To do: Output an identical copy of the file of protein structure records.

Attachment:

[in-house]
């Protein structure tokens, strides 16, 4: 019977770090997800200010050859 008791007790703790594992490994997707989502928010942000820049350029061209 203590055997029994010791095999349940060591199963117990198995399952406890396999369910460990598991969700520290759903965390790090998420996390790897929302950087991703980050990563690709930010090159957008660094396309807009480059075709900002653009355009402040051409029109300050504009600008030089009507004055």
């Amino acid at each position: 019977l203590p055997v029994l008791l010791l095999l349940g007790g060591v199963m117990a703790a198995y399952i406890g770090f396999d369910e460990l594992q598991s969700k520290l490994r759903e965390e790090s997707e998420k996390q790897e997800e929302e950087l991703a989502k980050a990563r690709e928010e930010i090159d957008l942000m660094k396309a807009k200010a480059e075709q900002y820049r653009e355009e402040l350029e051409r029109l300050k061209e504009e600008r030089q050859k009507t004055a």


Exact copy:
[in-house]
């Protein structure tokens, strides 16, 4: 019977770090997800200010050859 008791007790703790594992490994997707989502928010942000820049350029061209 203590055997029994010791095999349940060591199963117990198995399952406890396999369910460990598991969700520290759903965390790090998420996390790897929302950087991703980050990563690709930010090159957008660094396309807009480059075709900002653009355009402040051409029109300050504009600008030089009507004055």
């Amino acid at each position: 019977l203590p055997v029994l008791l010791l095999l349940g007790g060591v199963m117990a703790a198995y399952i406890g770090f396999d369910e460990l594992q598991s969700k520290l490994r759903e965390e790090s997707e998420k996390q790897e997800e929302e950087l991703a989502k980050a990563r690709e928010e930010i090159d957008l942000m660094k396309a807009k200010a480059e075709q900002y820049r653009e355009e402040l350029e051409r029109l300050k061209e504009e600008r030089q050859k009507t004055a």